Mattaponi Attorney Argues Intervention Case to Court of Appeals

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RICHMOND, Va. - A decision by the Court of Appeals of Virginia in a few
weeks could add yet another twist in the fate of the King William
reservoir.

A three-member panel of judges May 25 gave each side 20 minutes to explain
why the Mattaponi Indian Tribe along with a group of environmental
organizations should or shouldn't be allowed to assist in an appeal against
a state agency that halted construction plans of a 1,524-acre reservoir.

The Mattaponi's attorney argued that the Virginia Marine Resources
Commission's denial of a necessary permit to the city of Newport News one
year ago protected the tribe's interests. But when the city of Newport News
filed an appeal last year against the VMRC for rejecting the city's request
for a formal hearing, its action once again placed the tribe's reservation,
livelihood and culture in jeopardy, said Eric Albert, Mattaponi attorney.

"The tribe's very existence is at stake," Albert said.

To protect its interests, the tribe filed a motion to intervene last year,
but Judge Marc Jacobson of the Norfolk Circuit Court denied that request,
in January. Along with that denial, Jacobson sent the city's request for a
formal hearing back to the VMRC, ordering the agency to grant the city a
hearing.

With the hearing having been set for Aug. 11 - 12, Judge D. Arthur Kelsey
of the Court of Appeals of Virginia asked Albert why the tribe's
intervention was necessary, especially if its participation wouldn't have
permitted the tribe to preclude any decision of the VMRC.

Albert argued, however, that the U.S. Supreme Court allows for third party
intervention when its rights are "inextricably" affected. And the tribe's
rights are affected, he said. A 1677 treaty protects the tribe from
encroachment on or near its reservation. The tribe also depends on the
river for its livelihood and cultural existence.

"This issue isn't moot," Albert said.

But with the issue being sent back to the VMRC for a new hearing and a
hearing date having been set, the issue in appeals court wasn't necessary,
said Chief Judge Johanna L. Fitzpatrick, who presided over the hearing.

Not so, Albert argued. The VMRC's original decision in May 2003 to deny the
city a permit to place an intake pipe in the Mattaponi River protected the
tribe's rights. But with a new hearing being set, Albert said the city has
the opportunity to correct mistakes and change plans.

What remains at stake is the construction of a 1,524-acre reservoir,
proposed by the city of Newport News, which would pump 75 million gallons
of water a day from the Mattaponi River to the structure adjacent to the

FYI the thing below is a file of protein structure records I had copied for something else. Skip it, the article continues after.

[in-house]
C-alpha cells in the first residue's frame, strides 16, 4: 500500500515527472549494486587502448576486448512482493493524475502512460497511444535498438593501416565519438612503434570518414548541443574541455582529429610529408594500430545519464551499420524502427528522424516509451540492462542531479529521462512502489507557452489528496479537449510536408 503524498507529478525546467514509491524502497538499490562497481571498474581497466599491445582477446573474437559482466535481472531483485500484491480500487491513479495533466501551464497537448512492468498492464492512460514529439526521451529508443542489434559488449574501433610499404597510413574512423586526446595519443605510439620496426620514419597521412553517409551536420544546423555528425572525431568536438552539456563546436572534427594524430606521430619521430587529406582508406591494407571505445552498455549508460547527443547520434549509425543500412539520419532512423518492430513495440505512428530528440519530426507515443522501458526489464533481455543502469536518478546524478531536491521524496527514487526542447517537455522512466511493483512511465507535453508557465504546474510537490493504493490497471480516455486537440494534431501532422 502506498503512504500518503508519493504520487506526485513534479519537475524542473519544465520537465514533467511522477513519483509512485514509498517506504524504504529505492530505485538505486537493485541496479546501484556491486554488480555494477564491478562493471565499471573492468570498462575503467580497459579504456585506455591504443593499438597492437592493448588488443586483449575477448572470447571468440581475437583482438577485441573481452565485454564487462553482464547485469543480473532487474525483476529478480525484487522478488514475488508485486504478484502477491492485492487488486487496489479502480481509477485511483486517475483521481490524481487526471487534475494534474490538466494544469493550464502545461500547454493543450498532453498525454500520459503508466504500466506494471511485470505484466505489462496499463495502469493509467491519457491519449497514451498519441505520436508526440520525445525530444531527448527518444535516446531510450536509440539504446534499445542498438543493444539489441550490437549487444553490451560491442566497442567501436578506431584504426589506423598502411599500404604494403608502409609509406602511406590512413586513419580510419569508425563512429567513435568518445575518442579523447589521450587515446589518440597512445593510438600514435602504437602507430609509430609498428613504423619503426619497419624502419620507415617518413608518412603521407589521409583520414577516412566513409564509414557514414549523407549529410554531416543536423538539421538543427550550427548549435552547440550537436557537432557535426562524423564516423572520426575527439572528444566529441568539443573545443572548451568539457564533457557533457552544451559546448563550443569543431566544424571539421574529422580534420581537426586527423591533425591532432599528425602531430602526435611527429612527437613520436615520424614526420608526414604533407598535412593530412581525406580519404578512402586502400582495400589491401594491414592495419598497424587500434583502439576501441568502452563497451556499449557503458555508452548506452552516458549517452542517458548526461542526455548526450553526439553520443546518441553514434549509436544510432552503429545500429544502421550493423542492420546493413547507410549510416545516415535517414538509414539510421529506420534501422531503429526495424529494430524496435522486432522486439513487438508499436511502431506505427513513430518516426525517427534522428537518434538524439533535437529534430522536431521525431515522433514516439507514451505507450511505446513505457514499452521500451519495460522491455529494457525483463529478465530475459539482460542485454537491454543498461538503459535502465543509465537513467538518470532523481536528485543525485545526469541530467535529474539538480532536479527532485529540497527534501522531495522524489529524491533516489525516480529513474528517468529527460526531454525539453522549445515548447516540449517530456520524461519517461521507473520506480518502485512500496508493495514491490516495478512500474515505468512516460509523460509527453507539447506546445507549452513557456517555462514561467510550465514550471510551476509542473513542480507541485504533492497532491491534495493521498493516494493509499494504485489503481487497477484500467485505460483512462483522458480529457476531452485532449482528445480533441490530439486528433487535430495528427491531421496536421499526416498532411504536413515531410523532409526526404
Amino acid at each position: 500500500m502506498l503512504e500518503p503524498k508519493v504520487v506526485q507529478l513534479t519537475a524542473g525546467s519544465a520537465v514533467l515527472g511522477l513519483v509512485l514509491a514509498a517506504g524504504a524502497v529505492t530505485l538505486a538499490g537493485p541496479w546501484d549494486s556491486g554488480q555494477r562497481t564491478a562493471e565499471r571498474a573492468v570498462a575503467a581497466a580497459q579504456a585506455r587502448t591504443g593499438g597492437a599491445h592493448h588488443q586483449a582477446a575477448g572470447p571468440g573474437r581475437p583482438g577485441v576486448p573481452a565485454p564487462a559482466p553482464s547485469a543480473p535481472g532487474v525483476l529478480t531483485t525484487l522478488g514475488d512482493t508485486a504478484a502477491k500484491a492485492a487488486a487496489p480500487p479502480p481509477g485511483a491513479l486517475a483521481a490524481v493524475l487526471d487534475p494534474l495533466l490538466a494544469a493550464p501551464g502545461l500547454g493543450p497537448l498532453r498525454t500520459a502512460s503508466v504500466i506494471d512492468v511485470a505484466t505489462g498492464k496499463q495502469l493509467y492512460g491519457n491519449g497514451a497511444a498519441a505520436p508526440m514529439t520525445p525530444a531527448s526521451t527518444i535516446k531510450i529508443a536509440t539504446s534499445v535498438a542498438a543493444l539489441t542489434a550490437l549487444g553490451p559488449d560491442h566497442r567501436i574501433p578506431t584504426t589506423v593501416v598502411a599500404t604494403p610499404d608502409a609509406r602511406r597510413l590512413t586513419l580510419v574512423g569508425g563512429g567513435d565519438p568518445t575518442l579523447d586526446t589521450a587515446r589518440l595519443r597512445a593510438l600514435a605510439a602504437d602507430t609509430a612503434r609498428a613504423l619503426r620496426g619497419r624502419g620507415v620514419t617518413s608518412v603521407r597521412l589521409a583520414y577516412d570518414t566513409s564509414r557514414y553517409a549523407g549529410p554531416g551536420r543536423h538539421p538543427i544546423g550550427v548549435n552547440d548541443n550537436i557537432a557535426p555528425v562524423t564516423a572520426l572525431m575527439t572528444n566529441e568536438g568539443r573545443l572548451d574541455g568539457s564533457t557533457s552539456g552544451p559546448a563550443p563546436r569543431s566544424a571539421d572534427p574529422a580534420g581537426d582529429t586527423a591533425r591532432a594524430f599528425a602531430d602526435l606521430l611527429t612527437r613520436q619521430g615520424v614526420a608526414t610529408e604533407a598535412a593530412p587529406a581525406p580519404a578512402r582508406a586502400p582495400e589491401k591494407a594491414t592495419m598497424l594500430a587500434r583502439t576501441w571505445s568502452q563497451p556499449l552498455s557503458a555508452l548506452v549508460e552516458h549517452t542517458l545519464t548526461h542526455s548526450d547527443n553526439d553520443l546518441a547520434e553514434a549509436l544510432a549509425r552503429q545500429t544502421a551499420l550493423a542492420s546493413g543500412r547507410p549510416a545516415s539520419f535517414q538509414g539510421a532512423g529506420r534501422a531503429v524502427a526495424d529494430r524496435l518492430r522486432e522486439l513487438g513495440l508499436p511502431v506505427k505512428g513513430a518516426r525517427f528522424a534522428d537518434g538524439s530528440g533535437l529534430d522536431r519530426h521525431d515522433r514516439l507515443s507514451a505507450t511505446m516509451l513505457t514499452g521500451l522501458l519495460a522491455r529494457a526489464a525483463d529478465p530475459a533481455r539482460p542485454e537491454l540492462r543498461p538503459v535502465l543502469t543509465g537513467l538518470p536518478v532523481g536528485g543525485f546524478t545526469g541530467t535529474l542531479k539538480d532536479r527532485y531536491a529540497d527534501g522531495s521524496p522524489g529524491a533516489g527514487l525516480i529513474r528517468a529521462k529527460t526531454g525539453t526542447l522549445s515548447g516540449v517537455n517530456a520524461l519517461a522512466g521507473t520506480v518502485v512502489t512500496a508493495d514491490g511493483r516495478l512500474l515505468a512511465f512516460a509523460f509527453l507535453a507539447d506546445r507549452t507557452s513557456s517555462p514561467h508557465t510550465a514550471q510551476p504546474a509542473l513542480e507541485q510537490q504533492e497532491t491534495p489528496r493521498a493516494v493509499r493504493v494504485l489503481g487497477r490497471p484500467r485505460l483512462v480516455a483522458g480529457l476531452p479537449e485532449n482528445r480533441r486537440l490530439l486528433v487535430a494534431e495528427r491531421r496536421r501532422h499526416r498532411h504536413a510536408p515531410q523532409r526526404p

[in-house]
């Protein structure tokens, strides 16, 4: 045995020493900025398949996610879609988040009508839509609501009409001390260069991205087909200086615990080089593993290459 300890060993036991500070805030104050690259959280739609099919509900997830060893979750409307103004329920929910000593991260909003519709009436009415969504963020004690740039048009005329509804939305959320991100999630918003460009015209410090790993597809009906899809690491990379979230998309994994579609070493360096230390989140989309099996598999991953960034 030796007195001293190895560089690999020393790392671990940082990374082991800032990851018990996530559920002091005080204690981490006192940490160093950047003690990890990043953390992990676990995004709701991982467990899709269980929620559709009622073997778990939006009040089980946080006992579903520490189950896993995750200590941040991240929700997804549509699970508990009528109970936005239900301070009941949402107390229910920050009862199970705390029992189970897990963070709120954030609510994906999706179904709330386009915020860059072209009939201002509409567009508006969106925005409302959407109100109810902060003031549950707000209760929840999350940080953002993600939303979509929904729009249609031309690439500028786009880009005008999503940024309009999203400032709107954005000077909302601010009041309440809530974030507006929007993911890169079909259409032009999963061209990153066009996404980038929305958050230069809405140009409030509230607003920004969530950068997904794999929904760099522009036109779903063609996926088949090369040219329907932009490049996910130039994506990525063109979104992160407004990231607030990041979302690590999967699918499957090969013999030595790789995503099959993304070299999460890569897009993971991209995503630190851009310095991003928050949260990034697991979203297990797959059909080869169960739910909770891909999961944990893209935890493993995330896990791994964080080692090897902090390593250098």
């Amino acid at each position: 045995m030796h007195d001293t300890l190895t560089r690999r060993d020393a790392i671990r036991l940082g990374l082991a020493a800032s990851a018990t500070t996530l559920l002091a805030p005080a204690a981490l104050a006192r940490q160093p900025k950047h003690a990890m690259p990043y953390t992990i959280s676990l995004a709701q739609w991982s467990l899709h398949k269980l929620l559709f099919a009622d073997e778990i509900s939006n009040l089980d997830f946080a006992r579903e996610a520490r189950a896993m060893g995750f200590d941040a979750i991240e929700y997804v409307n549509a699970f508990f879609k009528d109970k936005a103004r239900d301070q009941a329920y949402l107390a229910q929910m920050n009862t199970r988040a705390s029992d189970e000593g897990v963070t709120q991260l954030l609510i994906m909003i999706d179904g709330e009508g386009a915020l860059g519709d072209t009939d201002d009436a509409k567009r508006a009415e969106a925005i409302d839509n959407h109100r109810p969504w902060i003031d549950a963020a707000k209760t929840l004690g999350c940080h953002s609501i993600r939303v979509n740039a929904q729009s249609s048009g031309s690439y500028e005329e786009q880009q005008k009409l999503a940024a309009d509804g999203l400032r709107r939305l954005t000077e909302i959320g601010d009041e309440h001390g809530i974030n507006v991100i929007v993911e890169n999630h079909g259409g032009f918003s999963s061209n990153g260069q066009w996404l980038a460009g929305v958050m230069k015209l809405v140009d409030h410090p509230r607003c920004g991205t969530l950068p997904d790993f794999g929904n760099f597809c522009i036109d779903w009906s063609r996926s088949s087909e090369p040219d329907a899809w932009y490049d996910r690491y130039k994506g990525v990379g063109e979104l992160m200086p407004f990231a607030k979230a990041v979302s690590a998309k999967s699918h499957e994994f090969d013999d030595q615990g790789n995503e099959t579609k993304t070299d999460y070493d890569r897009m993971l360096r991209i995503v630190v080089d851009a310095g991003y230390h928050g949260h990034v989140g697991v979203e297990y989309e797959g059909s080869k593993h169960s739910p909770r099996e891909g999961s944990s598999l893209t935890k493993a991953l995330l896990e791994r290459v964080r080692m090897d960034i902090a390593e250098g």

tribe's reservation. This river supports a shad fishery that has been the
livelihood of the Mattaponi tribe for centuries, and the pumping could
endanger the hatchery, the salinity of the river, the shad spawning and the
tribe's cultural practices.

For the public and environmentalists, the destruction of wetlands for the
reservoir and the potential loss of the endangered shad in the Mattaponi
River stand as other factors why the reservoir shouldn't be built. But the
State Attorney General's Office argued that these factors don't give the
Mattaponi or environmental groups the right to work alongside the VMRC in
its appeal.

"This case is gone; this case is done," said John Byrum of the State
Attorney General's Office.

Still, Judge Kelsey asked, "The point is do they have a legally viable
right to upset the train when it is going down the track?"

But for a settlement in the appeal, Judge Fitzpatrick added that an
intervention order would be a temporary decree for the Mattaponi in the
case.

In support of Jacobson's January decision, the State Attorney General's
Office maintains that state statutes allow circuit courts to remand agency
decisions, Byrum said. The state also maintains that the Mattaponi and the
environmentalists can pursue action in court, instead of seeking to
participate alongside the VMRC in defending itself against Newport News'
appeal, he said.

Byrum then called the Mattaponi's actions the equivalent of getting on the
train without a ticket and ending up with greater rights than the original
parties involved. George A Somerville, attorney with Troutman Sanders LLP,
representing Newport News, said the Mattaponi's rights can't be
"adjudicated" by the VMRC. He argued that if the issue were about a VMRC
decision for granting the city a permit, the Mattaponi "wouldn't be parties
aggrieved."

The Mattaponi also asked the VMRC if it could assist the agency during the
hearing. However, the VMRC has taken no action on the tribe's request.

The U.S. Army Corps of Engineers' Norfolk District Office recommended
denial of the reservoir project in 2001. When former Virginia Gov. James
Gilmore asked the office to change its decision, the project was forwarded
to the North Atlantic Division Office in New York. A year later, the
district office's decision was reversed, giving the city another chance.